You Designed It for the Big One, Right? Illustrating and Communicating Uncertainty in a Deterministic Seismic Hazard Analysis

by B. Tom Boardman, P.E., Associate Civil Engineer; East Bay Municipal Utility District, Oakland, CA,,
, G.E.

Serial Information: Geo-Strata —Geo Institute of ASCE, 2016, Vol. 20, Issue 6, Pg. 54-60

Document Type: Feature article

Abstract: In seismic regions of the U.S. and worldwide, engineers design structures to withstand seismic ground motions resulting from a large, rare earthquake. But definitions of "large" and "rare" depend on who you talk to, your perceptions of uncertainty, and how these terms are defined by the public agency responsible for assuring that projects are designed to an acceptable safety level. Difficulty arises when trying to explain to your professional colleagues the large uncertainty inherent in the seismic design values, and even more importantly, to the public who will rely on your recommendations. Typically, "large" refers to the earthquake magnitude and the resulting ground motions, and "rare" refers to time between events, but often these terms are blurred and become one and the same to a non-technical audience. What most people want to know, and what you are often asked, is, "You designed it for the Big One, right?"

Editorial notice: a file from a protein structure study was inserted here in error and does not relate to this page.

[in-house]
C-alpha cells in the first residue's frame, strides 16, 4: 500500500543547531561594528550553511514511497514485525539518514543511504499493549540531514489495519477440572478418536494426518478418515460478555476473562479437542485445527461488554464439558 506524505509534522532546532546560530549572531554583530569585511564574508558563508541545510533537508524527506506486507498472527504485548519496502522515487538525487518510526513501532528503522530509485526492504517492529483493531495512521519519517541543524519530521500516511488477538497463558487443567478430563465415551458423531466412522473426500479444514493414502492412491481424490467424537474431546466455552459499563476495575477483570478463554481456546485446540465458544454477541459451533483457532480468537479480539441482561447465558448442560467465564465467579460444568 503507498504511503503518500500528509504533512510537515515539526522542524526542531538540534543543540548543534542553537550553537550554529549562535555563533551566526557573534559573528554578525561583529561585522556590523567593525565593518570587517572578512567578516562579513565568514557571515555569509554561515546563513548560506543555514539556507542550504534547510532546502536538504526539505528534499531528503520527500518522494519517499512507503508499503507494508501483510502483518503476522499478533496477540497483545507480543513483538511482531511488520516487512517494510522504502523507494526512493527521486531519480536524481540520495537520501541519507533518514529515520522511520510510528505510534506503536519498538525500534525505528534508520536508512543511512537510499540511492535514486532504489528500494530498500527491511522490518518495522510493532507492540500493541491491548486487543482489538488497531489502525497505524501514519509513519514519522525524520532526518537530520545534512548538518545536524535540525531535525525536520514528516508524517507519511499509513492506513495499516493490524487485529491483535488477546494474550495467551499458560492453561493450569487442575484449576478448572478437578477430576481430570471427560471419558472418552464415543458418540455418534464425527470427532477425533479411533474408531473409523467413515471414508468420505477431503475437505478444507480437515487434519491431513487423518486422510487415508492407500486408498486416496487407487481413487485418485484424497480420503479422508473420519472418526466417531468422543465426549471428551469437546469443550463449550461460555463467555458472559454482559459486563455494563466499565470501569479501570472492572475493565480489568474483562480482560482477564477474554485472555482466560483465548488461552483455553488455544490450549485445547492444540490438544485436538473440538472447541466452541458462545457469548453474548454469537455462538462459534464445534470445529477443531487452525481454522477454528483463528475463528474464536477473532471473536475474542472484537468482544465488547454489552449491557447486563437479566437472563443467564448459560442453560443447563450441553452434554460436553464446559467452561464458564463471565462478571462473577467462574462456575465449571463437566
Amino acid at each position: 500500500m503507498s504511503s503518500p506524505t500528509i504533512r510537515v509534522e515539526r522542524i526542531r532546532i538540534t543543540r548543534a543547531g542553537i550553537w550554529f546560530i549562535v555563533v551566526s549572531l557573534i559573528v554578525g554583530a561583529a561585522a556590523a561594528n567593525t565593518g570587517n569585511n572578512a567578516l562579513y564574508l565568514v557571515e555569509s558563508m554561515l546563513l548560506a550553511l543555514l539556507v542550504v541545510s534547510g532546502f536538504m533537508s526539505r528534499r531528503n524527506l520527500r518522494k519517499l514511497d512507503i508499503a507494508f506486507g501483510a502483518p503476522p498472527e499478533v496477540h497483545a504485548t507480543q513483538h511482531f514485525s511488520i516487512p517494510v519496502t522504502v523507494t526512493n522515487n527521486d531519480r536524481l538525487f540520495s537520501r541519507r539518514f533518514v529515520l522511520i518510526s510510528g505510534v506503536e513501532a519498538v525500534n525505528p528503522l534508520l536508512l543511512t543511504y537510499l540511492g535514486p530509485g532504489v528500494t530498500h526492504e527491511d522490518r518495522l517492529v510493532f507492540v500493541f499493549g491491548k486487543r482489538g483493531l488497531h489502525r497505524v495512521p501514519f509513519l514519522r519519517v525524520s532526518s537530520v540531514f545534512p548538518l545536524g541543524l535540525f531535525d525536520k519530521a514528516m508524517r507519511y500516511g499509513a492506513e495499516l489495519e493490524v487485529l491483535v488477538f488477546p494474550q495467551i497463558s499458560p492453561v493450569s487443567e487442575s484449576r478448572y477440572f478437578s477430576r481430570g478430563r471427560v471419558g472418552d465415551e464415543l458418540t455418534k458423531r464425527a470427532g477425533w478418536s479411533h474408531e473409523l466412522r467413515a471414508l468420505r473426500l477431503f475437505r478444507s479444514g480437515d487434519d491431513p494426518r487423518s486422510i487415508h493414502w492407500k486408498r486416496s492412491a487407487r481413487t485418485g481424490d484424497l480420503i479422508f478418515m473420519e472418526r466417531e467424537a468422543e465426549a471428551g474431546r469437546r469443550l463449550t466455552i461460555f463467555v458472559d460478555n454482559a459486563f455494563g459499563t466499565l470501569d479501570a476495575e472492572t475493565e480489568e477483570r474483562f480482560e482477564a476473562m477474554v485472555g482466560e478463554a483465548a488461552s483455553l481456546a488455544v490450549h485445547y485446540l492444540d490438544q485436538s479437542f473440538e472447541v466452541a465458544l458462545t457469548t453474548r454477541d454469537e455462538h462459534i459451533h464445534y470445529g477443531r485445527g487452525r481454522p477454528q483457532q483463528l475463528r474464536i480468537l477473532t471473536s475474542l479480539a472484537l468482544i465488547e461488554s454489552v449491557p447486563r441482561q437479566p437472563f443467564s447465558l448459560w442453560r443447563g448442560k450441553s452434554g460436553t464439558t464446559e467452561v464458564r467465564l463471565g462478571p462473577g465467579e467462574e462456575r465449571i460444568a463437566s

Subject Headings: Seismic design | Ground motion | Uncertainty principles | Seismic tests | Seismic effects | Geohazards | Earthquakes | Terminology and definition


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